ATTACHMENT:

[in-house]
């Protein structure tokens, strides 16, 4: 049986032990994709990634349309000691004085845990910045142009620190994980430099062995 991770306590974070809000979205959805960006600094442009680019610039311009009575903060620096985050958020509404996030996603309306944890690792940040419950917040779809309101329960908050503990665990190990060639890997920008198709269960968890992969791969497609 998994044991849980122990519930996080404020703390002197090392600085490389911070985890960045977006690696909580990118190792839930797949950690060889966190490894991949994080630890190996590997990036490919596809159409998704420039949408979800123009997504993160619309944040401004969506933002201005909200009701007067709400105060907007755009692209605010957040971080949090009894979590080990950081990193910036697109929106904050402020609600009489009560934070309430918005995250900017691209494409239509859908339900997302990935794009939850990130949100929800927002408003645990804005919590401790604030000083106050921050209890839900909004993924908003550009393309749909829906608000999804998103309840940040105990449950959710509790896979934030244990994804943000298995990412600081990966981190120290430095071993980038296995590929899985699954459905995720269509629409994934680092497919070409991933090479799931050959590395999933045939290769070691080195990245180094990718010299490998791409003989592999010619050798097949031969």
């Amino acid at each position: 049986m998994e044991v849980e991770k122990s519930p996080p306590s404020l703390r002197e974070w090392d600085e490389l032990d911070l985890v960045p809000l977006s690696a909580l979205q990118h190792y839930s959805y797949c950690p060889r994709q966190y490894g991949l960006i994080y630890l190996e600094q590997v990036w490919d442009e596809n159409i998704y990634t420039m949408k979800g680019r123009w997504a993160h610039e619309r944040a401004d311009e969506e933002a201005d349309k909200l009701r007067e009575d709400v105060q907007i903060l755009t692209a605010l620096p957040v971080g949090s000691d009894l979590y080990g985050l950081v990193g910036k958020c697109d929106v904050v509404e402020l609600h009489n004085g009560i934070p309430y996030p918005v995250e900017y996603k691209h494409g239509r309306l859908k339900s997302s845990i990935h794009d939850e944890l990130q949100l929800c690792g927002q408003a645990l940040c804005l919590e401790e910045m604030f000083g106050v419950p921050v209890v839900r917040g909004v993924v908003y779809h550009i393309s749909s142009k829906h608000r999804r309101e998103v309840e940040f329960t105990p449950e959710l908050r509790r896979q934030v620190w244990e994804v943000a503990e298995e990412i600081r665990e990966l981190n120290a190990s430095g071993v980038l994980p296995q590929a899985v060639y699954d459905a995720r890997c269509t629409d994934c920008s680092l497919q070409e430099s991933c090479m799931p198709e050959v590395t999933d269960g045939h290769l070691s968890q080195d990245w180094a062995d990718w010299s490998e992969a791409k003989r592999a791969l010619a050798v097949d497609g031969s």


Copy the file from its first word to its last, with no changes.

[in-house]
């Protein structure tokens, strides 16, 4: 049986032990994709990634349309000691004085845990910045142009620190994980430099062995 991770306590974070809000979205959805960006600094442009680019610039311009009575903060620096985050958020509404996030996603309306944890690792940040419950917040779809309101329960908050503990665990190990060639890997920008198709269960968890992969791969497609 998994044991849980122990519930996080404020703390002197090392600085490389911070985890960045977006690696909580990118190792839930797949950690060889966190490894991949994080630890190996590997990036490919596809159409998704420039949408979800123009997504993160619309944040401004969506933002201005909200009701007067709400105060907007755009692209605010957040971080949090009894979590080990950081990193910036697109929106904050402020609600009489009560934070309430918005995250900017691209494409239509859908339900997302990935794009939850990130949100929800927002408003645990804005919590401790604030000083106050921050209890839900909004993924908003550009393309749909829906608000999804998103309840940040105990449950959710509790896979934030244990994804943000298995990412600081990966981190120290430095071993980038296995590929899985699954459905995720269509629409994934680092497919070409991933090479799931050959590395999933045939290769070691080195990245180094990718010299490998791409003989592999010619050798097949031969």
């Amino acid at each position: 049986m998994e044991v849980e991770k122990s519930p996080p306590s404020l703390r002197e974070w090392d600085e490389l032990d911070l985890v960045p809000l977006s690696a909580l979205q990118h190792y839930s959805y797949c950690p060889r994709q966190y490894g991949l960006i994080y630890l190996e600094q590997v990036w490919d442009e596809n159409i998704y990634t420039m949408k979800g680019r123009w997504a993160h610039e619309r944040a401004d311009e969506e933002a201005d349309k909200l009701r007067e009575d709400v105060q907007i903060l755009t692209a605010l620096p957040v971080g949090s000691d009894l979590y080990g985050l950081v990193g910036k958020c697109d929106v904050v509404e402020l609600h009489n004085g009560i934070p309430y996030p918005v995250e900017y996603k691209h494409g239509r309306l859908k339900s997302s845990i990935h794009d939850e944890l990130q949100l929800c690792g927002q408003a645990l940040c804005l919590e401790e910045m604030f000083g106050v419950p921050v209890v839900r917040g909004v993924v908003y779809h550009i393309s749909s142009k829906h608000r999804r309101e998103v309840e940040f329960t105990p449950e959710l908050r509790r896979q934030v620190w244990e994804v943000a503990e298995e990412i600081r665990e990966l981190n120290a190990s430095g071993v980038l994980p296995q590929a899985v060639y699954d459905a995720r890997c269509t629409d994934c920008s680092l497919q070409e430099s991933c090479m799931p198709e050959v590395t999933d269960g045939h290769l070691s968890q080195d990245w180094a062995d990718w010299s490998e992969a791409k003989r592999a791969l010619a050798v097949d497609g031969s």